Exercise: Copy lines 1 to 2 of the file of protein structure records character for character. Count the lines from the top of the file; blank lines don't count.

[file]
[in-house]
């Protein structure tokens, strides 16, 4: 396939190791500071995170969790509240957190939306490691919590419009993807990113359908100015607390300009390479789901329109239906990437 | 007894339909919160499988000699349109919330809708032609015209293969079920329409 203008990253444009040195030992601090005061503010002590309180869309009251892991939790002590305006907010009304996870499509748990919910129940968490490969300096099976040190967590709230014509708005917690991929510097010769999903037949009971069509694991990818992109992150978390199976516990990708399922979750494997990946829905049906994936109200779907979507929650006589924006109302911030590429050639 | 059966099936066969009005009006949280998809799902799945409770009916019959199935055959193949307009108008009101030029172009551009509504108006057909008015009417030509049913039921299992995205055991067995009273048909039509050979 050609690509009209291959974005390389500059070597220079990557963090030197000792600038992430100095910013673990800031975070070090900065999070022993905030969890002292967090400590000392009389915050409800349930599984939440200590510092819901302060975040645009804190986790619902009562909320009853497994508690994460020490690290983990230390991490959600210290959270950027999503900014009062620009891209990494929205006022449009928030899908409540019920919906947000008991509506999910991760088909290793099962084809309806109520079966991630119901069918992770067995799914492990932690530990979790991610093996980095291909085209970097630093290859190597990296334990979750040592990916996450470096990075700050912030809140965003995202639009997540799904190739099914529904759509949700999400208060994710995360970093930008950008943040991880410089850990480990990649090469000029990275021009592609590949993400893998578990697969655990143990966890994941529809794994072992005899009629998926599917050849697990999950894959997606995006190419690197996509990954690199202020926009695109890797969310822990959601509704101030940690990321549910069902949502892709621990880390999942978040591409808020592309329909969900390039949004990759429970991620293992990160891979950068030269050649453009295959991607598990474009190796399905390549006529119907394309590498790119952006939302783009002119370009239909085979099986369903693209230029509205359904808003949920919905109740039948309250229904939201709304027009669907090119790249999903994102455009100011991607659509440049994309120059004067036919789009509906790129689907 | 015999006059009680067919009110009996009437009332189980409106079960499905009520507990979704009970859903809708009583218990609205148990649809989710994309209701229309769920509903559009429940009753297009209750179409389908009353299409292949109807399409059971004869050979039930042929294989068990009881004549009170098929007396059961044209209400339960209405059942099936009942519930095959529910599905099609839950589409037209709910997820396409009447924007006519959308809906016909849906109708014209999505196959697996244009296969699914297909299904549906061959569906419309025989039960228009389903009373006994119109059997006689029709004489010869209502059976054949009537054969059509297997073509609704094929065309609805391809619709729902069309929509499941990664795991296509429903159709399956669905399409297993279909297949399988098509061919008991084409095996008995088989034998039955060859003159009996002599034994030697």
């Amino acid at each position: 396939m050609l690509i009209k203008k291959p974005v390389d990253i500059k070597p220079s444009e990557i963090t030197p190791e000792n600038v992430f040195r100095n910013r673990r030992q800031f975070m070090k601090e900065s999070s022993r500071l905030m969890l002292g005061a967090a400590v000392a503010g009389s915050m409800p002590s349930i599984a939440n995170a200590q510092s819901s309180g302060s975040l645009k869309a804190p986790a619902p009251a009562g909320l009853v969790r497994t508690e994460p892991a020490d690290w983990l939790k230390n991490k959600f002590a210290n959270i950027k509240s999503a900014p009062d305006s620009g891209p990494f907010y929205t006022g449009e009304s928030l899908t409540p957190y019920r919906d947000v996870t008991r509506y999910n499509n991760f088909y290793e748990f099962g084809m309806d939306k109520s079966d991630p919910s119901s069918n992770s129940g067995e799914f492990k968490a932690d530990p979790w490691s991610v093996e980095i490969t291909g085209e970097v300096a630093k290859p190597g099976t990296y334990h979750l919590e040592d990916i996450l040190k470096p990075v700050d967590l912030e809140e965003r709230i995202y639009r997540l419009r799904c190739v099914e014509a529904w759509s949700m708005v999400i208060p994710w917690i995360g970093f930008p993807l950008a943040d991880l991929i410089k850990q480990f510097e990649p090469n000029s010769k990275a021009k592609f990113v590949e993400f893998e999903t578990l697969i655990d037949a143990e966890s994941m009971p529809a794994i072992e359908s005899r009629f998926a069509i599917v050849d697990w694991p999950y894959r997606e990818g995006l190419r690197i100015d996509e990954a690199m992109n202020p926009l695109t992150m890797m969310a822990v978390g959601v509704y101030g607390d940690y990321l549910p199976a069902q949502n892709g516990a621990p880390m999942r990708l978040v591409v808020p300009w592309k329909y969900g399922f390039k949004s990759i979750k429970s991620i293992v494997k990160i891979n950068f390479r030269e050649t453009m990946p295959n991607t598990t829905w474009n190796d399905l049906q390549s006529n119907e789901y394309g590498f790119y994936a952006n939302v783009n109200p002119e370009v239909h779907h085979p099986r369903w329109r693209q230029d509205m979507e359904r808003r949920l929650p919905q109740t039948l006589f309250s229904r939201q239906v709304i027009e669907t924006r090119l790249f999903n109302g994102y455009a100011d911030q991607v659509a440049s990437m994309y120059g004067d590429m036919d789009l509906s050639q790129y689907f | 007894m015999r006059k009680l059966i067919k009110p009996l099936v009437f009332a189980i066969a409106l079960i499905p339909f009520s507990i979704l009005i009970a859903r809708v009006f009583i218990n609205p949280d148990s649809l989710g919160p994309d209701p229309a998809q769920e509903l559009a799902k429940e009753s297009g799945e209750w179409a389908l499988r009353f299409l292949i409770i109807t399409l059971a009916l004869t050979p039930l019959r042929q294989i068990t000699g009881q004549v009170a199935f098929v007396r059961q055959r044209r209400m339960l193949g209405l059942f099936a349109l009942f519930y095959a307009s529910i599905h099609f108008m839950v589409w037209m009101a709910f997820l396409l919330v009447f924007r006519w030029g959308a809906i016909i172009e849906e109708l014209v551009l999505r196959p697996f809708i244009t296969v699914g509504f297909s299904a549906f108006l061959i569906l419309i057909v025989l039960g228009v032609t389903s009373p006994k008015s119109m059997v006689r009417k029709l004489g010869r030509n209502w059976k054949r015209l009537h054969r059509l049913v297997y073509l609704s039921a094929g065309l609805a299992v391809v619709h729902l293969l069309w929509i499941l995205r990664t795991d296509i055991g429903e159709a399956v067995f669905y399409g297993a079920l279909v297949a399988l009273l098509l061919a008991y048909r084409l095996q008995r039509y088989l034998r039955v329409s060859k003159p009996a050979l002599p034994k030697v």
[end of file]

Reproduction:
[in-house]
């Protein structure tokens, strides 16, 4: 396939190791500071995170969790509240957190939306490691919590419009993807990113359908100015607390300009390479789901329109239906990437 | 007894339909919160499988000699349109919330809708032609015209293969079920329409 203008990253444009040195030992601090005061503010002590309180869309009251892991939790002590305006907010009304996870499509748990919910129940968490490969300096099976040190967590709230014509708005917690991929510097010769999903037949009971069509694991990818992109992150978390199976516990990708399922979750494997990946829905049906994936109200779907979507929650006589924006109302911030590429050639 | 059966099936066969009005009006949280998809799902799945409770009916019959199935055959193949307009108008009101030029172009551009509504108006057909008015009417030509049913039921299992995205055991067995009273048909039509050979 050609690509009209291959974005390389500059070597220079990557963090030197000792600038992430100095910013673990800031975070070090900065999070022993905030969890002292967090400590000392009389915050409800349930599984939440200590510092819901302060975040645009804190986790619902009562909320009853497994508690994460020490690290983990230390991490959600210290959270950027999503900014009062620009891209990494929205006022449009928030899908409540019920919906947000008991509506999910991760088909290793099962084809309806109520079966991630119901069918992770067995799914492990932690530990979790991610093996980095291909085209970097630093290859190597990296334990979750040592990916996450470096990075700050912030809140965003995202639009997540799904190739099914529904759509949700999400208060994710995360970093930008950008943040991880410089850990480990990649090469000029990275021009592609590949993400893998578990697969655990143990966890994941529809794994072992005899009629998926599917050849697990999950894959997606995006190419690197996509990954690199202020926009695109890797969310822990959601509704101030940690990321549910069902949502892709621990880390999942978040591409808020592309329909969900390039949004990759429970991620293992990160891979950068030269050649453009295959991607598990474009190796399905390549006529119907394309590498790119952006939302783009002119370009239909085979099986369903693209230029509205359904808003949920919905109740039948309250229904939201709304027009669907090119790249999903994102455009100011991607659509440049994309120059004067036919789009509906790129689907 | 015999006059009680067919009110009996009437009332189980409106079960499905009520507990979704009970859903809708009583218990609205148990649809989710994309209701229309769920509903559009429940009753297009209750179409389908009353299409292949109807399409059971004869050979039930042929294989068990009881004549009170098929007396059961044209209400339960209405059942099936009942519930095959529910599905099609839950589409037209709910997820396409009447924007006519959308809906016909849906109708014209999505196959697996244009296969699914297909299904549906061959569906419309025989039960228009389903009373006994119109059997006689029709004489010869209502059976054949009537054969059509297997073509609704094929065309609805391809619709729902069309929509499941990664795991296509429903159709399956669905399409297993279909297949399988098509061919008991084409095996008995088989034998039955060859003159009996002599034994030697």